It’s clear that the MovNat team has been doing its homework. Most of the first two days were devoted to introducing MovNat and its approach to human movement, in addition to practicing skills. Since the time I was first exposed to them, the skill descriptions and coaching cues have been tightened up – but not dumbed down, which was something I was worried about going in. I’ve been pursuing my own natural movement training for a few years now, but I definitely picked up some new things and was able to improve my own skills.

The heart of the experience for me were the sections on how to teach and how to program. I’ve been running Fifth Ape for over a year now so I’ve had time to iterate on my own coaching style and programming but I still often feel like I’m trying to navigate in the dark. I found it extremely helpful to gain insights from the MovNat team, who are much farther down the learning curve than I am. Teaching is a skill in and of itself, and when you work on developing any skill having a teacher makes a big difference.

In my own practice I am often struck by the fact that in a single session I can teach a student a skill that took me a month of experimentation to figure out. It was fun to be on the other side of that equation! Without going into too much detail, the framework MovNat uses to train and develop movement skills also helps coaches pick out and correct issues as they present themselves.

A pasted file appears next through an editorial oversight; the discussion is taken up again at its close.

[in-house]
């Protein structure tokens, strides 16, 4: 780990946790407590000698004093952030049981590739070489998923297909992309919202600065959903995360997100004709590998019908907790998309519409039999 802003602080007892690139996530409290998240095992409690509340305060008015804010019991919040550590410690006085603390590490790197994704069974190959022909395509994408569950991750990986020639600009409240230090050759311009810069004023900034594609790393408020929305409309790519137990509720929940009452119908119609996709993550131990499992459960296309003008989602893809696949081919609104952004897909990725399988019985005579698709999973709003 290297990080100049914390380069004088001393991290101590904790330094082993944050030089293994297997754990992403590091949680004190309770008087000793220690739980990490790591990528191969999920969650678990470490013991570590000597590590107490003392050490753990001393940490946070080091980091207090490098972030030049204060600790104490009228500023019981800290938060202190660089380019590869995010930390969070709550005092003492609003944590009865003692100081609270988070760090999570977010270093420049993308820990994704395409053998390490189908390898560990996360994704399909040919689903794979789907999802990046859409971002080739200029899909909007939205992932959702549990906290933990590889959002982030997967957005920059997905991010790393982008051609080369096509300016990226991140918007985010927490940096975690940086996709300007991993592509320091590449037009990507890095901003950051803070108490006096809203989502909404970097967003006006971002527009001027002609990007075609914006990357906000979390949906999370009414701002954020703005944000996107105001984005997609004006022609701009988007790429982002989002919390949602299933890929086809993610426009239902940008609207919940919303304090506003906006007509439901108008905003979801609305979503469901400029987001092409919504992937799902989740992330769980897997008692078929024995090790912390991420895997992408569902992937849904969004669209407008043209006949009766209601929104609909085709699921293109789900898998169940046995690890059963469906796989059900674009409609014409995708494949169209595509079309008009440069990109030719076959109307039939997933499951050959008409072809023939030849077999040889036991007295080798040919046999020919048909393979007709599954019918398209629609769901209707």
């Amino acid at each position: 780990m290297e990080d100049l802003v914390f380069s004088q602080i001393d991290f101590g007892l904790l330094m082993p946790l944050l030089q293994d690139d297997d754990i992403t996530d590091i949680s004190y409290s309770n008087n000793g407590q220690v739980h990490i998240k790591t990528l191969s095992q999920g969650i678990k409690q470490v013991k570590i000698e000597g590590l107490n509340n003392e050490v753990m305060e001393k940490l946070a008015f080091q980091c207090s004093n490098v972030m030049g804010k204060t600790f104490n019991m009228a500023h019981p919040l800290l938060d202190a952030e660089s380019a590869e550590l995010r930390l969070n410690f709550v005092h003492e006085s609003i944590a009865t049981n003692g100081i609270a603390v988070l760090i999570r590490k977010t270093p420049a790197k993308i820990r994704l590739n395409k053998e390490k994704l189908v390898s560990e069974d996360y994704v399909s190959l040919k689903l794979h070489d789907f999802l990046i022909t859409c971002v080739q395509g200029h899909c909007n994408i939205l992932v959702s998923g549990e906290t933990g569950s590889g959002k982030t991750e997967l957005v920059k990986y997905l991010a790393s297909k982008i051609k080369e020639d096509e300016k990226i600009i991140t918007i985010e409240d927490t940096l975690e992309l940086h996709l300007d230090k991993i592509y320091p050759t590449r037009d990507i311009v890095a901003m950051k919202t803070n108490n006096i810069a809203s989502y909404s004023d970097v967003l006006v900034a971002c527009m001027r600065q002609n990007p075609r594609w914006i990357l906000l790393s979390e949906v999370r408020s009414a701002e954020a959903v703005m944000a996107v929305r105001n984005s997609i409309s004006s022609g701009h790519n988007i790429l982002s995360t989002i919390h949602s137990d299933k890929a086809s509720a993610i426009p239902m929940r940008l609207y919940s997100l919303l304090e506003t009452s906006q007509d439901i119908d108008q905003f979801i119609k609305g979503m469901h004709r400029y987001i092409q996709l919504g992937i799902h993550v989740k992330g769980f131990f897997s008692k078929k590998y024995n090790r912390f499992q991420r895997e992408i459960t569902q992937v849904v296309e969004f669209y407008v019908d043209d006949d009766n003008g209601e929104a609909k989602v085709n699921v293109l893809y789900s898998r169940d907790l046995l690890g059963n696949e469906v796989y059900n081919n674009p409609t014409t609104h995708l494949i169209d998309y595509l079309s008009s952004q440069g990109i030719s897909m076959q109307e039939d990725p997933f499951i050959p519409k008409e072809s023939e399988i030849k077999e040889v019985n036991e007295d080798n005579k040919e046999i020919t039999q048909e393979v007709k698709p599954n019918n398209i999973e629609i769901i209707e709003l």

I’ve spent a good portion of the past week reviewing my current curriculum and figuring out how to implement the MovNat framework into my progressions. I only have a few day’s worth of commentary, but thus far the feedback from my students has been very positive.

Believe it or not, this was the first training certification in which I’ve ever heard a discussion on how people learn and how you can tailor your instruction to suit different learning styles. That may seem like foundational knowledge for anyone who wants to teach, but I’ve never heard it come up in any other trainer certification I’ve done.

I had previously sought that knowledge out on my own, but there is a big difference between reading a book on the subject and getting to actually discuss it with experienced teachers. I think this is a particularly noteworthy and relevant example on how MovNat’s certification differentiates itself from other approaches to health and fitness.